US Pharm. 2015;40(4):13-14.
Deadly Viral Infection
Ebola is a serious and often fatal viral infection first identified in Central Africa in 1976. A recent and serious outbreak of this virus occurred in West African countries in 2014. Unlike common viral infections such as influenza, Ebola is not very contagious. It is not spread by coughing or sneezing, but requires direct contact with infected bodily fluids and skin or mucous membranes. Symptoms of an Ebola infection appear up to 21 days after exposure. In the beginning, fever, headache, muscle aches, and diarrhea are common; rash, red eyes, and bleeding can follow later. Death is due to organ failure. Currently, no drugs are approved to treat Ebola infections, although there are several preventive vaccines in the testing stages.
Disease Is Spread Through Direct Contact Only
Ebola was first identified in 1976 in Central Africa, and more recently it has appeared in West African countries as well. The current Ebola outbreak began in December 2013 and has affected several countries in West Africa, primarily Guinea, Liberia, and Sierra Leone. There have also been a few isolated cases in the United States and Europe. It has been the most deadly Ebola outbreak to date, with more than 22,500 cases and about 9,000 deaths recorded as of February 2015. [Editor’s note: 25,591 cases and 10,602 deaths as of April 10, 2015.]
How Is the Virus Transmitted?
The Ebola virus infects humans and other primates (gorillas, chimpanzees, monkeys) and likely first spreads from an infected animal, such as a bat, to a human at the beginning of an outbreak. There are four species of the Ebola virus in African countries that are known to cause infection in humans, and a fifth species that causes disease in primates only.
Ebola viruses are spread only through direct contact between a break in the skin or through a mucous membrane (eyes, nose, or mouth) of a healthy person and the infected bodily fluid from a person infected with Ebola (alive or dead). Bodily fluids include blood, mucus, saliva, vomit, tears, sweat, urine, feces, breast milk, and semen.
What Symptoms Should I Look Out For?
Symptoms of an Ebola infection can occur from 2 to 21 days after a person is exposed to the virus. After 21 days, a person exposed to the Ebola virus will not develop the infection. Symptoms of Ebola infection include fever greater than 101.5ºF, chills, headache, muscle aches, poor appetite, stomach pain, vomiting, diarrhea, rash, and bleeding. A person can only spread the Ebola virus when he or she develops symptoms.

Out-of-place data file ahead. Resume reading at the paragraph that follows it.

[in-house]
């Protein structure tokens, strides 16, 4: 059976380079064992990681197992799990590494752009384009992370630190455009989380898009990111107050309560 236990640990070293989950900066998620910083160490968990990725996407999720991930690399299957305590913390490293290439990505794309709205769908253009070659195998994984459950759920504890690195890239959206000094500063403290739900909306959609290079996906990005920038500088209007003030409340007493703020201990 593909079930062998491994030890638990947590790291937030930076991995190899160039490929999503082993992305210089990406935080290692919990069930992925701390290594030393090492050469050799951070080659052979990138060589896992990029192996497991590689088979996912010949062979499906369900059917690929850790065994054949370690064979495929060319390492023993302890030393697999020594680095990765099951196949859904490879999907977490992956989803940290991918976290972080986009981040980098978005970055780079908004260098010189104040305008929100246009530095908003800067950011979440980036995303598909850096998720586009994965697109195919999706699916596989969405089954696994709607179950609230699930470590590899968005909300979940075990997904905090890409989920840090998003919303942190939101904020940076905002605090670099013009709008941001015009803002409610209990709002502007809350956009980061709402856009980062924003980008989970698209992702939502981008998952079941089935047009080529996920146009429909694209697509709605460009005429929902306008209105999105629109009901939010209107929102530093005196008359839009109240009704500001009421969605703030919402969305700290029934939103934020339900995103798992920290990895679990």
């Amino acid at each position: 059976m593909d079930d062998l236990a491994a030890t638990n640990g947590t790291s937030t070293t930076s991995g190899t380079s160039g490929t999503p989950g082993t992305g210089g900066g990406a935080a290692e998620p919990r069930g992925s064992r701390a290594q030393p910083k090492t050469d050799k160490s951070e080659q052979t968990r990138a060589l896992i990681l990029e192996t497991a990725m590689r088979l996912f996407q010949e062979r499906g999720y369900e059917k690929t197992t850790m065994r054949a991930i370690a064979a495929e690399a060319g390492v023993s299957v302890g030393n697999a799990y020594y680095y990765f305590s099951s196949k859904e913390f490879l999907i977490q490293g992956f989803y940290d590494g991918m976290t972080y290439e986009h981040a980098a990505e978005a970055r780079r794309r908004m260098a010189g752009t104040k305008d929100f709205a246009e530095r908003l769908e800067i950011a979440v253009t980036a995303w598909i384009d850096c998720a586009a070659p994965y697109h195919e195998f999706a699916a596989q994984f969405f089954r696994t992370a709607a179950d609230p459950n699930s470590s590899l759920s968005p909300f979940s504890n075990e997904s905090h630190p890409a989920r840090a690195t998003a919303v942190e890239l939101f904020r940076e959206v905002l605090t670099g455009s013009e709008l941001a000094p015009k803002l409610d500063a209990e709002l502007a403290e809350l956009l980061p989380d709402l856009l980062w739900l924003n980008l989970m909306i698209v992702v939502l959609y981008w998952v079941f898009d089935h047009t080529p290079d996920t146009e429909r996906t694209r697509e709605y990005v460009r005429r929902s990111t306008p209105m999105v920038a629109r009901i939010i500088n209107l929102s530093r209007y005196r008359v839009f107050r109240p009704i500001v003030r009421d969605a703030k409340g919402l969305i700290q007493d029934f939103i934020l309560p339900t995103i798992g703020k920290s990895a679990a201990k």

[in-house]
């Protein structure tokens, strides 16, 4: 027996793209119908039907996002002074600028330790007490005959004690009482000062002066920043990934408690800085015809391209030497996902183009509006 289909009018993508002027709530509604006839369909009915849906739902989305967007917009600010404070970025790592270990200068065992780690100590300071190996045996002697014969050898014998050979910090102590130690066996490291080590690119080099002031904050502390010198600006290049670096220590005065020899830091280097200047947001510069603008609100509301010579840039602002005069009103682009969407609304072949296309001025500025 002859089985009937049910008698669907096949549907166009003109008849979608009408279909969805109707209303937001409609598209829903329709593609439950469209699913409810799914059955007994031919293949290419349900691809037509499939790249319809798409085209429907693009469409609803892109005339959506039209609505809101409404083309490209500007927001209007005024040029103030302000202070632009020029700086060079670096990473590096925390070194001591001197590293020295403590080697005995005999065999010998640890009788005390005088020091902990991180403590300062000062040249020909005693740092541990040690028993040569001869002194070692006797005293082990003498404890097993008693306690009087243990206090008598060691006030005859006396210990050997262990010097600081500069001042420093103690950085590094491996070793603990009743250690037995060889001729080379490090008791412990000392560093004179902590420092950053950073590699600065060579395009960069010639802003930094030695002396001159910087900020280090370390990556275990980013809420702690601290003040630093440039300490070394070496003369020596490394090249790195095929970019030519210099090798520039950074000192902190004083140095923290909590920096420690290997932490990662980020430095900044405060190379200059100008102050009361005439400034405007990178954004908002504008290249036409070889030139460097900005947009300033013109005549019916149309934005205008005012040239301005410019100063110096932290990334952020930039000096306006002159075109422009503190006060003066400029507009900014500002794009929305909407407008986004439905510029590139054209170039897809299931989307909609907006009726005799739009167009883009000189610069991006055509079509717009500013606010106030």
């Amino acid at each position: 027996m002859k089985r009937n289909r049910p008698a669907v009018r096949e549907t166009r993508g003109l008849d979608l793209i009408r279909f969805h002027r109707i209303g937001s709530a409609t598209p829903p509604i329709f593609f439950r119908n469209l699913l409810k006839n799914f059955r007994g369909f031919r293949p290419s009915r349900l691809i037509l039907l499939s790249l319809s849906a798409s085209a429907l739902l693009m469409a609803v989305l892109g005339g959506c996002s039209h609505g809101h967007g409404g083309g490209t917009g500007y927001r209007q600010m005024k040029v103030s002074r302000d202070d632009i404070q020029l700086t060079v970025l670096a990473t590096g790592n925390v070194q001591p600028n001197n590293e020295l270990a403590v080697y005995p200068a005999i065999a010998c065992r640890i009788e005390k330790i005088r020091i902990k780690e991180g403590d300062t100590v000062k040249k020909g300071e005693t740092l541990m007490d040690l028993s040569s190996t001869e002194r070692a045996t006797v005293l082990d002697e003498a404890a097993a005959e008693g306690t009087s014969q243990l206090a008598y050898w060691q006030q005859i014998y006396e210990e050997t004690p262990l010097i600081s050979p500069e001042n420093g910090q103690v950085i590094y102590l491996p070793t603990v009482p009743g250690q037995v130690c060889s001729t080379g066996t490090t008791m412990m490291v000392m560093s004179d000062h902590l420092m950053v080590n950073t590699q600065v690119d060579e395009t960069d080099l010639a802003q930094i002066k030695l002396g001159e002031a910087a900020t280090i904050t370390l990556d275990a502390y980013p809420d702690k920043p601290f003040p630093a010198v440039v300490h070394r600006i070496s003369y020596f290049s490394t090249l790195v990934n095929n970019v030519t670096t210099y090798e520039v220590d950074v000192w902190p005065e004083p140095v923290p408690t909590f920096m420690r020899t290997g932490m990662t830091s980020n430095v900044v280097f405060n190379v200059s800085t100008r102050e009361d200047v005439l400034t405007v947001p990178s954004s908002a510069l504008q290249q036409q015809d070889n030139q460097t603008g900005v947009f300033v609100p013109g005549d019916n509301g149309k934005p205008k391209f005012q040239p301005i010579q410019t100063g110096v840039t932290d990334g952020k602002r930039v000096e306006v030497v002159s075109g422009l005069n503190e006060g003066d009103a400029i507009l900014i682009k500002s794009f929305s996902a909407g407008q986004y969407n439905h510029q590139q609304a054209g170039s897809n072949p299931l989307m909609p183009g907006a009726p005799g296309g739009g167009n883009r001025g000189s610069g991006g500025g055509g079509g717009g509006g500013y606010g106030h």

An Ebola infection is diagnosed with a blood test. The Ebola test is usually positive when symptoms such as fever first appear, but it may take up to 3 days from the appearance of symptoms to confirm that the virus is present. If Ebola infection is suspected, the patient is confined until laboratory testing is complete. If a patient tests positive for the Ebola virus, he or she is treated in a hospital in an isolation unit to prevent further spread.
Are Any Treatments Available?
There is no specific treatment currently for Ebola infection. The goal of treatment is to support breathing, blood pressure, fluid balance, and organs such as the heart and kidneys while the patient develops an immune response to the virus. Patients are given IV fluids, oxygen, and drugs to correct any complications that develop from the infection.
Currently, there are several experimental drugs in development to treat patients with Ebola infection, but none are approved. Vaccines to prevent Ebola are also being tested in West Africa, with promising early results.
Am I at Risk?
An outbreak of Ebola infection is very unlikely in the U.S. Screening of travelers from countries with Ebola outbreaks is going on in five U.S. airports through which travelers are routed. It is important to remember that the Ebola virus is only spread by people with symptoms, and it is not spread through the air or by casual contact. For the latest information on Ebola infections, treatment, and vaccine information, as well as travel advisories, the best source is the Centers for Disease Control and Prevention (CDC) website at www.cdc.gov/ebola.To comment on this article, contact firstname.lastname@example.org.